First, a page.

The demo page uses an edge case anomaly one which is not easy to decide whether it is or is not an anomaly.

Would YOU consider it anomalous or not? Would you want an alert?

Note that this is demo page is from an older version of Ionosphere before learn was introduced. So it does not give the operator the 2 options:

  • Create features profile and DO NOT LEARN

  • Create features profile and LEARN

It only gives the one option, however this demo page is about the multiple resolution Graphite graphs giving the operator context, so do not worry about the buttons, look at the graphs, see the Graphite :: graphs NOW section on the below demo page.

See Ionosphere static multiple resolution graphs demo page for a clearer picture (opens in a new browser tab). Is it anomalous or not anomalous?

Features profile demo page with matched graphs

This demo page shows an existing features profile with all the graph resources that the profile was created, see the Graphite :: graphs WHEN created :: at 7h, 24h, 7d and 30d section in the below demo page.

A series of matched graphs, showing the instances where Ionosphere has analyzed the Mirage detected anomalous time series and found it be not anomalous because the calculated features_sum of the Mirage anomalous time series were within 1% difference of the features_sum :: 4764.3152004300 that was calculated for features profile 989 see Graphite :: graphs MATCHED section in the below demo page.

See Ionosphere static features profile demo page with matched graphs for a clearer picture.

The old demo page with matched graphs.

Features profile search demo page with generational information

See Ionosphere static search features profiles demo page with generation info for a clearer picture with generational, parent_id, number of times checked, number of times matched information.

Still interested?

_images/what_if_i_told_you_train.jpeg _images/what_if_i_told_you_learn.jpeg

Things to consider

Contextual anomalies - Earthquakes and Earth tremors

A point anomaly is only as contextually as the time frame in which it is considered to be anomalous in.

The following metaphor can be used to describe this concept. As this concept is important to understand in terms of Ionosphere and Mirage.

Let us take Bob as an example, Bob lived in the UK and decided to move to San Francisco because he landed a good job at a cool San Jose data analytics upstart. In the first week he is there, the Bay Area has a few Earth tremors, to Bob from the UK this is ANOMALOUS!!! Luckily Bob has a friendly co-worker called Alice and she directs him to and shows him it is not that anomalous, it is quite normal. Alice shows Bob to consider the context of these events in at a fuller duration.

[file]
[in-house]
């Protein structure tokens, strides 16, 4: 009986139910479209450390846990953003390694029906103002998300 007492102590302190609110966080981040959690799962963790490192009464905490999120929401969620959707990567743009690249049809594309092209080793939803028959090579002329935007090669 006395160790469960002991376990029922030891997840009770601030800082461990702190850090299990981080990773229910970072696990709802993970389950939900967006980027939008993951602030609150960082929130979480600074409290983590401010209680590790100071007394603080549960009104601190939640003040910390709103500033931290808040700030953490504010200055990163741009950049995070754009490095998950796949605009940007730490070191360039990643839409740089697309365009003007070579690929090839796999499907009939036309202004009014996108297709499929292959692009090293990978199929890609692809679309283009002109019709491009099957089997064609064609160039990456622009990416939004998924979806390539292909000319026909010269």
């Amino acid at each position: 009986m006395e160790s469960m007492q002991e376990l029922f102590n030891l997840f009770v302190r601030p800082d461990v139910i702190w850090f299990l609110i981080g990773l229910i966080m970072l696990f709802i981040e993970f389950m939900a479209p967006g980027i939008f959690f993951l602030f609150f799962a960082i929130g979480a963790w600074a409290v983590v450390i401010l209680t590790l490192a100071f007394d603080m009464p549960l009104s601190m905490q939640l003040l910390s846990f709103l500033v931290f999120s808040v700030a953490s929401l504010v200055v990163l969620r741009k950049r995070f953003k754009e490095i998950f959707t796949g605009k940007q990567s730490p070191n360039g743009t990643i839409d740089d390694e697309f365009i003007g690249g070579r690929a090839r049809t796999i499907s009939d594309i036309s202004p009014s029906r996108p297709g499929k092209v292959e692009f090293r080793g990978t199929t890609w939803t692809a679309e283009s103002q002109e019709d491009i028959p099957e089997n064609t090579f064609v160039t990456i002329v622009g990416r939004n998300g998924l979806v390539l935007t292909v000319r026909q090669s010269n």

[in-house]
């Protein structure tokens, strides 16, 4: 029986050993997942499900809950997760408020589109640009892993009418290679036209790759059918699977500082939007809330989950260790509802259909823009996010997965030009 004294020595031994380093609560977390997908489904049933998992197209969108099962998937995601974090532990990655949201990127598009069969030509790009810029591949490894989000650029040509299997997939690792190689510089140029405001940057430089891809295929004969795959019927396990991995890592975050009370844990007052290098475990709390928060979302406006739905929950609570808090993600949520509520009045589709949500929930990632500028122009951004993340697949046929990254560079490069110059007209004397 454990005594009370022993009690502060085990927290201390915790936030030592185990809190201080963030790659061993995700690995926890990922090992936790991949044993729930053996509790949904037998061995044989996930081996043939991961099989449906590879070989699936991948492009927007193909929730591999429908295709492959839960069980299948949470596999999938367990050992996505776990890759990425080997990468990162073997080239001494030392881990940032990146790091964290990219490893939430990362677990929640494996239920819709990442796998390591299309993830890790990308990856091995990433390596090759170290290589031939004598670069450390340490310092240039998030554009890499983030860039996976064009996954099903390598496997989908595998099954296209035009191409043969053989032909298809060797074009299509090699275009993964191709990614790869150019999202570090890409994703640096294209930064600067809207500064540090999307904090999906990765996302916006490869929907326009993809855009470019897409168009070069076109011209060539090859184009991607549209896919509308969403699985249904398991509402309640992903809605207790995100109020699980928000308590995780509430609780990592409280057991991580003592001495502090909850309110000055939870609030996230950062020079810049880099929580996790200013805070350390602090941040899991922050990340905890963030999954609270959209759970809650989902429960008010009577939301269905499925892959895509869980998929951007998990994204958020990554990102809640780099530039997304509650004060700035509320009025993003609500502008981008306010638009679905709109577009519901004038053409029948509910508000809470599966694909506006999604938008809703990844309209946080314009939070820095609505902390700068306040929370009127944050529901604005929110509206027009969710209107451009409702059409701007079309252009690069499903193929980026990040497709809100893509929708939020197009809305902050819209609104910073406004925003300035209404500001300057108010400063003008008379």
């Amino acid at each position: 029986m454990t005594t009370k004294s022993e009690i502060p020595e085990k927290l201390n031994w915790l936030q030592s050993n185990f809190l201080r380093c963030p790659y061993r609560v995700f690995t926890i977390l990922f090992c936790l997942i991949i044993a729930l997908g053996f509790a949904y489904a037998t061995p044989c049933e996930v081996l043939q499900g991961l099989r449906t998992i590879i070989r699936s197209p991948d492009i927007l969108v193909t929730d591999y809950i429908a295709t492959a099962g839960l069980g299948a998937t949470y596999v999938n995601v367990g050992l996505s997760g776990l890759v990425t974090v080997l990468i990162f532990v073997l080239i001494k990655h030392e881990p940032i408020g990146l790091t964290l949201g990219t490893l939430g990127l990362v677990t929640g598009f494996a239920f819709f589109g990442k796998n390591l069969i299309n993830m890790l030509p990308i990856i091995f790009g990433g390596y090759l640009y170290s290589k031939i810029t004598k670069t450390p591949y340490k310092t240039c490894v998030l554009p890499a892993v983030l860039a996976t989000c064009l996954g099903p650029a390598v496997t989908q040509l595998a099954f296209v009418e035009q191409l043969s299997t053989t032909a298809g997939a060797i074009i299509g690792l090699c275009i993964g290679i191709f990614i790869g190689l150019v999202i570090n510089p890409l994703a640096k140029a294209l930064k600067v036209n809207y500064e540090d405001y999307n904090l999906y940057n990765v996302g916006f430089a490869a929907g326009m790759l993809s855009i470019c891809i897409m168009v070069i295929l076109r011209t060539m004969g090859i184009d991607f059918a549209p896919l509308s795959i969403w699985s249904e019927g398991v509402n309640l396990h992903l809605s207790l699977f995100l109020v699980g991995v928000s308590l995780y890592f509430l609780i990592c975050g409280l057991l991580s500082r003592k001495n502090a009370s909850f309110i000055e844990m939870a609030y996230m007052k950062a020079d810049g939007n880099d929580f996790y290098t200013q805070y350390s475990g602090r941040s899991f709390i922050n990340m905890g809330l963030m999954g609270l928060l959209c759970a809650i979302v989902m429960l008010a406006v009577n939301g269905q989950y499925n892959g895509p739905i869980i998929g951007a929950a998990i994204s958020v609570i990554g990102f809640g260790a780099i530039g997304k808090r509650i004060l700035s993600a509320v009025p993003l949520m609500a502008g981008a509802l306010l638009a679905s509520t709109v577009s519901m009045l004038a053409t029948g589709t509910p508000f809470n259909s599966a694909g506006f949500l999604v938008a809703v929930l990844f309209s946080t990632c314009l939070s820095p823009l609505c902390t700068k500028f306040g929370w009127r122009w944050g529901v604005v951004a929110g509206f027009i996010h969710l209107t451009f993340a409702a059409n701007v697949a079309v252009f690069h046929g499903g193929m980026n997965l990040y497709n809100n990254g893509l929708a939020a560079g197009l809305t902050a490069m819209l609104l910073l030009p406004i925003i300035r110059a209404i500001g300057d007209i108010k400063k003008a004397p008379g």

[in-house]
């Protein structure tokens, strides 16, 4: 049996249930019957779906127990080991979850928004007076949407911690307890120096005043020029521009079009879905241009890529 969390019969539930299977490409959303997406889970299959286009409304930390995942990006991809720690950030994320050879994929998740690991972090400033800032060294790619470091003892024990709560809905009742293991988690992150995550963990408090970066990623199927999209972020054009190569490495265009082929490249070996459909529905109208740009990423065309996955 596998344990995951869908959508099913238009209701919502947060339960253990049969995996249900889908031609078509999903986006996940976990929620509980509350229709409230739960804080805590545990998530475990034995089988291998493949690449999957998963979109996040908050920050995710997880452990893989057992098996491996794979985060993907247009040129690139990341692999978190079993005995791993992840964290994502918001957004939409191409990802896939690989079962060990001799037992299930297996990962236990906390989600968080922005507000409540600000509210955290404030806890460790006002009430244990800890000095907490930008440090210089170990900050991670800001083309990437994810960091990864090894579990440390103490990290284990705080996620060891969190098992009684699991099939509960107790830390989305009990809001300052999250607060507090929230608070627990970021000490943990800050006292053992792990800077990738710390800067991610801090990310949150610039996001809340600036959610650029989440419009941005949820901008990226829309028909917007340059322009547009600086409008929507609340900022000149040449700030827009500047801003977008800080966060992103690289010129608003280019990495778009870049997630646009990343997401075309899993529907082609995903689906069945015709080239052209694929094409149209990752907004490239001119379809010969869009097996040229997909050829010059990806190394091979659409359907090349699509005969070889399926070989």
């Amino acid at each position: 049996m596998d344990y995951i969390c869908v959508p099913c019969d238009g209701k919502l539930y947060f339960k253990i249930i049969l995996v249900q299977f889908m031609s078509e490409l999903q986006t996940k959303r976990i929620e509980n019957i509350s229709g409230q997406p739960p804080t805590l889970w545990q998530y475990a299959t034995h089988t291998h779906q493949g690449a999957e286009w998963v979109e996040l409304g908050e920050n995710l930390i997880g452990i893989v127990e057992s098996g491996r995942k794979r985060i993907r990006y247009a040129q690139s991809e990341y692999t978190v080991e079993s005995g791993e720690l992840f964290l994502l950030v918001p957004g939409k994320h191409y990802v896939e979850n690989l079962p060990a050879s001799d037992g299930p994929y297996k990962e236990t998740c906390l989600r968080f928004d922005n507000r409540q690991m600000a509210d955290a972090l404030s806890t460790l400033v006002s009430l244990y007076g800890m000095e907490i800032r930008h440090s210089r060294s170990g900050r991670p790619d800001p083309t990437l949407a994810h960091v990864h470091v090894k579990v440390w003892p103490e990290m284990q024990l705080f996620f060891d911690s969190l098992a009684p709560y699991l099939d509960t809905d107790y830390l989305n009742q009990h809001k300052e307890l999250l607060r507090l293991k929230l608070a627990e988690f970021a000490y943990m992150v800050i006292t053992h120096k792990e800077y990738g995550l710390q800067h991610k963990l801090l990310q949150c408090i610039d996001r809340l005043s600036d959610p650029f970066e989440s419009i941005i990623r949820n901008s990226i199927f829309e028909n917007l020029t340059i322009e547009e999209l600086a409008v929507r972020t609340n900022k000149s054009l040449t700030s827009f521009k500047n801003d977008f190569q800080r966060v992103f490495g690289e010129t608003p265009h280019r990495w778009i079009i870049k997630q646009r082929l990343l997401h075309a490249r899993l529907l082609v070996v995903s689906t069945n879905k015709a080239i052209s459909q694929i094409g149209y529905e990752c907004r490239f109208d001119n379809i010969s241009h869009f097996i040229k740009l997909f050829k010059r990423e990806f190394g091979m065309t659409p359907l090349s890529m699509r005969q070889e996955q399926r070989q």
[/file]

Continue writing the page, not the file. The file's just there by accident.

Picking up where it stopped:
• 5 earthquakes in the past 24 hours

  • 5 earthquakes in the past 7 days

  • 28 earthquakes in the past 30 days

  • 381 earthquakes in the past 365 days

See also

Bob’s Hampshire earthquake data, if there is any…

And the penny drops for Bob that HERE in the Bay Area this is obviously this quite normal.

Bob then wonders to himself why he did not think about this before leaving his stable shire in the UK. He consoles himself by thinking “Well all the VCs and players are here…” so it obviously cannot be a big single point of failure.

bob = 'Skyline'
alice = 'You'

Skyline does not know all the contexts to the data, you do. Ionosphere lets us teach Bob that is not an earthquake!!! and enables Bob to look and ask, “Did Alice say this was not an earthquake, let me look”.

Negative values

It needs to be noted that the current implementation of the algorithm is only valid for positive time series. Any anomaly in time series that is identified as having a negative value in that specific time series period will not be trainable.

“Create” or “Create and LEARN”

With Ionosphere, you have the option to allow it to learn these things for itself, as long as you tell it what it is ALLOWED to learn at the fuller duration.

So Ionosphere gives you 2 options:


Only make a features profile based on the settings.FULL_DURATION data or the Mirage SECOND_ORDER_RESOLUTION_SECONDS


This is not an anomaly now or then or in the forseeable future if it looks anything like the settings.FULL_DURATION or any of the multiple resolution Graphite graphs, LEARN it at the learn_full_duration.

This means you do not have to ship that earthquake that happened 17 days ago into Ionosphere’s features profiles and teach it BAD, badly. You can just tell it to see the relevant Analyzer settings.FULL_DURATION or Mirage the SECOND_ORDER_RESOLUTION_HOURS data as not anomalous and not learn at the fuller duration of the metric’s learn_full_duration.

You can teach Ionosphere badly, but to “unteach” it is just a click of the Disable features profile button.

Use Ionosphere learning sparingly, although it is a feature, it will also generates an ongoing requirement for you to review and validate what it has learnt.